For many, the spot at UNC Charlotte will forever be known as “Obama Field.” It was where 25,000 people gathered on intramural fields four years ago to hear then-U.S. Sen. Barack Obama on the rainy evening before he was elected president.
Since then, the fields have been relocated, and 160,000 cubic yards of red clay scooped out to form a bowl for a new campus building. There’s enough seating around the bowl for 15,306 people, who will overlook a centerpiece formed by two lines and 100 yards of green Hellas Matrix synthetic turf in between.
For now, the new building is generically called “Football Stadium.” It includes a 46,150-square-foot field house named the Judy W. Rose Football Center for athletic director Judy Rose, and a field honoring former Bank of America chief Hugh McColl and Carolina Panthers owner Jerry Richardson.
After a groundbreaking on April 28, 2011, the stadium is set to be complete this month – a little less than a year before the 49ers’ inaugural football season kicks off.
The $45 million stadium – paid for by student fees, seat licenses and private funds – is expandable to 40,000 seats. It is part of a complex that includes the football center and two practice fields. A press box with media seating, a “University Box” and television and radio booths extend atop the west stands.
The top floor of the Rose Center includes coaches offices and meeting rooms, an academic center with 50 to 60 study carrels and computers for all 49ers athletes, a tiered classroom that may double as a post-game interview room and a hospitality deck overlooking McColl-Richardson Field.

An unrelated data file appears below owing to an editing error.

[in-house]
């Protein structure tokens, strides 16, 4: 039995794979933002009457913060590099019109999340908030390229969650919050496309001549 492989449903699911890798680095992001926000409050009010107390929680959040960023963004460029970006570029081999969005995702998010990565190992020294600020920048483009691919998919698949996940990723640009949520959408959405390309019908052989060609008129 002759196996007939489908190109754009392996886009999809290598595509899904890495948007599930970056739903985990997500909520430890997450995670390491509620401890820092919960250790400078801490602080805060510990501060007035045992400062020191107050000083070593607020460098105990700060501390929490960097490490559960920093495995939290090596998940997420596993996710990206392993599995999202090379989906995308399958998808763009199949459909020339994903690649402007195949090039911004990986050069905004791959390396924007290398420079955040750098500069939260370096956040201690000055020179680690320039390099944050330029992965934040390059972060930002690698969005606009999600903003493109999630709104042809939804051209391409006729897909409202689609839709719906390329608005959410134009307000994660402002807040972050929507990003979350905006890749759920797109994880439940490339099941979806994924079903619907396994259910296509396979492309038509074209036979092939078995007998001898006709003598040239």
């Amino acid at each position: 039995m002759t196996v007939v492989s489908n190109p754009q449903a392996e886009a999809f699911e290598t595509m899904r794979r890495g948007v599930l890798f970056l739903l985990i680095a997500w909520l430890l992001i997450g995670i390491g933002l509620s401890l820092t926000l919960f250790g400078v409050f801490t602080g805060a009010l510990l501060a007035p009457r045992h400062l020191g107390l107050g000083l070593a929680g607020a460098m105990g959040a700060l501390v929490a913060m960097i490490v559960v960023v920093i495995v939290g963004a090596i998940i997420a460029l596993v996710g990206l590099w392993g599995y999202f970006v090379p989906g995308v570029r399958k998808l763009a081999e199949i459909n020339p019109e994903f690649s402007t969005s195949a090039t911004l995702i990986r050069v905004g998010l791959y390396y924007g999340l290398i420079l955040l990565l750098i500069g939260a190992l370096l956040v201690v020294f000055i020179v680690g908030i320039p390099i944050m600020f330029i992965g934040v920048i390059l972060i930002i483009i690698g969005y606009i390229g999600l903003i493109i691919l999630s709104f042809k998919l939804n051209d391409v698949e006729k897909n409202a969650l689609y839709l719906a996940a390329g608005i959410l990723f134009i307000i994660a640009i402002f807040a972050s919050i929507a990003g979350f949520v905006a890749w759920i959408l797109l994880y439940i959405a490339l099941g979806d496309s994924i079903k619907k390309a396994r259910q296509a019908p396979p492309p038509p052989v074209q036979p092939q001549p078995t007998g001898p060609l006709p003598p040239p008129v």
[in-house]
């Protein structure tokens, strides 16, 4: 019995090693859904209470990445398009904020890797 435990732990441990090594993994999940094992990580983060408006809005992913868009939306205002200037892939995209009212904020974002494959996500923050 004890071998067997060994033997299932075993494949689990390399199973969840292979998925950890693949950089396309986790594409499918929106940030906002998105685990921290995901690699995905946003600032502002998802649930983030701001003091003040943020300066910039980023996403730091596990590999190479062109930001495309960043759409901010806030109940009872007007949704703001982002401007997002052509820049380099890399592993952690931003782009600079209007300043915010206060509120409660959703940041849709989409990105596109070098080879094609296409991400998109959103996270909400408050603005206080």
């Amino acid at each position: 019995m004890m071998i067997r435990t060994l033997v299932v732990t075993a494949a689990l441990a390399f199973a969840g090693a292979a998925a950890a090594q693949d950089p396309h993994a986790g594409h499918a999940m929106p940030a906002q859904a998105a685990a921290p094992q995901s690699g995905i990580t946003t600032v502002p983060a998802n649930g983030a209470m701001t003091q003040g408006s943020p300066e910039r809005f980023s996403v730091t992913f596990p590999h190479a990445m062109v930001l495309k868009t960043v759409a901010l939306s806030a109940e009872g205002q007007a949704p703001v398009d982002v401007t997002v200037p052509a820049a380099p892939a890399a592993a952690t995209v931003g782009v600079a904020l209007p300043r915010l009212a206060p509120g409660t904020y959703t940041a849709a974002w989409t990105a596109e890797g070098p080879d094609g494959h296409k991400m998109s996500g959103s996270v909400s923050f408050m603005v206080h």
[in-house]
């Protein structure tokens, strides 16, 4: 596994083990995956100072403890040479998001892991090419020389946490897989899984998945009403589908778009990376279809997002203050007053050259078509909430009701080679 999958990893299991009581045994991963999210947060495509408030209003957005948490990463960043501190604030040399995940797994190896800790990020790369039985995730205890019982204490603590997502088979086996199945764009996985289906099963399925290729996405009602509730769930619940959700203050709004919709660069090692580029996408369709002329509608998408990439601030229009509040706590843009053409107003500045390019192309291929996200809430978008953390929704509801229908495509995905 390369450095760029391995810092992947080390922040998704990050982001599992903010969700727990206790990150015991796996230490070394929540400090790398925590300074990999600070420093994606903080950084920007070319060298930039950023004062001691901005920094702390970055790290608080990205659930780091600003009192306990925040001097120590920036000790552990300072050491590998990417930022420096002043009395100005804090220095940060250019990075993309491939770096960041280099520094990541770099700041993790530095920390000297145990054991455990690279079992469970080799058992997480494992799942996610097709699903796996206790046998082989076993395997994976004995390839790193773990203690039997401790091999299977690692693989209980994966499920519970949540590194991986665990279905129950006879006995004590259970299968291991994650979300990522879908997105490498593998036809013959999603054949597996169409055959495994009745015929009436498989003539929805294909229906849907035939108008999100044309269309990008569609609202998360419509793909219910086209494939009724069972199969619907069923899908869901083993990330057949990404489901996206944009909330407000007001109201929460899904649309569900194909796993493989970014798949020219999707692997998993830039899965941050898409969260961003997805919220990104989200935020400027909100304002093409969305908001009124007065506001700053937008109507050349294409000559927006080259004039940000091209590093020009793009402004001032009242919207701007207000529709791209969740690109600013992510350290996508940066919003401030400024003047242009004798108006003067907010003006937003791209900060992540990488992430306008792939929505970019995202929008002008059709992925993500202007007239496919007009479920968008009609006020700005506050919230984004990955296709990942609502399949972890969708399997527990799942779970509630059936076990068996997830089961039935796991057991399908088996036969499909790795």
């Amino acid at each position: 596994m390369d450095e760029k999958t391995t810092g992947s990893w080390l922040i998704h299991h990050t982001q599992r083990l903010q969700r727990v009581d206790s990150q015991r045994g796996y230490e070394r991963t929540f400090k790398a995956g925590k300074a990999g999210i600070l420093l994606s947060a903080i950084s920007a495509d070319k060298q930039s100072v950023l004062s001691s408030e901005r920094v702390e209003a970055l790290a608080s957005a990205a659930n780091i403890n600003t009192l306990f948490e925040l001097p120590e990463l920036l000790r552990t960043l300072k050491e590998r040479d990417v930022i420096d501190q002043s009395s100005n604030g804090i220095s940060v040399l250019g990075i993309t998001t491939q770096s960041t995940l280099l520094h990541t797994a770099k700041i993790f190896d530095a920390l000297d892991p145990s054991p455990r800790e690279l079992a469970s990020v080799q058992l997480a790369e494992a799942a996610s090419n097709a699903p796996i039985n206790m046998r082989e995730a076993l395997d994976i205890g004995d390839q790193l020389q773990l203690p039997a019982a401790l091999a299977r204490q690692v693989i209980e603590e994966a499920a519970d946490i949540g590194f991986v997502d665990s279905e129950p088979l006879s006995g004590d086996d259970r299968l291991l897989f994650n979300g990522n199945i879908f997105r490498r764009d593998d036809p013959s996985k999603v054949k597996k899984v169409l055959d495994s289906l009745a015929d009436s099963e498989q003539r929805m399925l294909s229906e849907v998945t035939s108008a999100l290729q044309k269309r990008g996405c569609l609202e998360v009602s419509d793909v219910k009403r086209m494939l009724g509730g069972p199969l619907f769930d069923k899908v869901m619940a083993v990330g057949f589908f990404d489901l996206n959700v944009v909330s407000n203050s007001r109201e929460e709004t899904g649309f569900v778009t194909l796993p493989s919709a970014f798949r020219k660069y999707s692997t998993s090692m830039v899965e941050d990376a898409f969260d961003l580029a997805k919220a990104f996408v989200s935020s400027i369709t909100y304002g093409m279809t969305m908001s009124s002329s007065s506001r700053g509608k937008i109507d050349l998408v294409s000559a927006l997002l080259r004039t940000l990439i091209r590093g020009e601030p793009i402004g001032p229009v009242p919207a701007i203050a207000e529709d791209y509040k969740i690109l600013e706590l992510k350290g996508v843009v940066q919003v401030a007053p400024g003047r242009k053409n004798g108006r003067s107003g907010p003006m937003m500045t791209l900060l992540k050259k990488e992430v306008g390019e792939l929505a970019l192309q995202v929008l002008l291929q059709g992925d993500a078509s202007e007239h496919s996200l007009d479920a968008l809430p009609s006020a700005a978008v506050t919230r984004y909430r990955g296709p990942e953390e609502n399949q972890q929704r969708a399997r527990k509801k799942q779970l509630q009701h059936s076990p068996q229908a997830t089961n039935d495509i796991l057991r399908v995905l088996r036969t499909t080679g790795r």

The field-level floor includes locker rooms, weight and training rooms with whirlpools and a players lounge.
“We may be a startup program, but this stadium has all the amenities of a strong, established program,” said Tom Whitestone, associate athletics director for media relations. “We have built this facility up to make it impactful right off the bat.”
‘Kind of like a toothache’
It’s no secret that UNCC has been on a building spree since Phil Dubois was installed as chancellor seven years ago.
Twenty-three projects have been built or are under construction or being planned since then, costing about $500 million.
The buildings, including parking decks and residence halls, will accommodate UNCC’s evolution as a serious urban research university and growth that could reach 35,000 students by 2020.
The projects include a new building in uptown, designed to blur the distance between the main campus and the city, an alumni center, a larger motorsports laboratory, a building for bioinformatics research and EPIC (the Energy Production and Infrastructure Center) built to train engineers for the energy industry.
But none, perhaps, will raise the university’s profile quicker than the football stadium.
When Dubois returned to UNC Charlotte for a second stint – he was provost for more than five years starting in the early 1990s – he vowed he’d not consider football.
But the sentiment for a team from students and alumni was too strong.